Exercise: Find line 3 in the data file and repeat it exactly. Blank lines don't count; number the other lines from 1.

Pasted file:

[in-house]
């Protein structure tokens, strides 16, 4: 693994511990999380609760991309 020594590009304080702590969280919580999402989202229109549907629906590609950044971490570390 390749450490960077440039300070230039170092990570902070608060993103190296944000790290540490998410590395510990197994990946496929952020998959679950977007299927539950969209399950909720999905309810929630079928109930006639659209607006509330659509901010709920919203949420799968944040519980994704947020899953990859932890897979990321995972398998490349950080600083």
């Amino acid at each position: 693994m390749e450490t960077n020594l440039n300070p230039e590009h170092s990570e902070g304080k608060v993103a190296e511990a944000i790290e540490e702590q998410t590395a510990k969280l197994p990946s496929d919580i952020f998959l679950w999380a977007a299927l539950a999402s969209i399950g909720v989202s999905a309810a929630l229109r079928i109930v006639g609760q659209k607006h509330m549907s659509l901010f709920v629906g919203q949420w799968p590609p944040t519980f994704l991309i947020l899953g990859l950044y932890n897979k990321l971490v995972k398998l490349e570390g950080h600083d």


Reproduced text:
């Amino acid at each position: 693994m390749e450490t960077n020594l440039n300070p230039e590009h170092s990570e902070g304080k608060v993103a190296e511990a944000i790290e540490e702590q998410t590395a510990k969280l197994p990946s496929d919580i952020f998959l679950w999380a977007a299927l539950a999402s969209i399950g909720v989202s999905a309810a929630l229109r079928i109930v006639g609760q659209k607006h509330m549907s659509l901010f709920v629906g919203q949420w799968p590609p944040t519980f994704l991309i947020l899953g990859l950044y932890n897979k990321l971490v995972k398998l490349e570390g950080h600083d």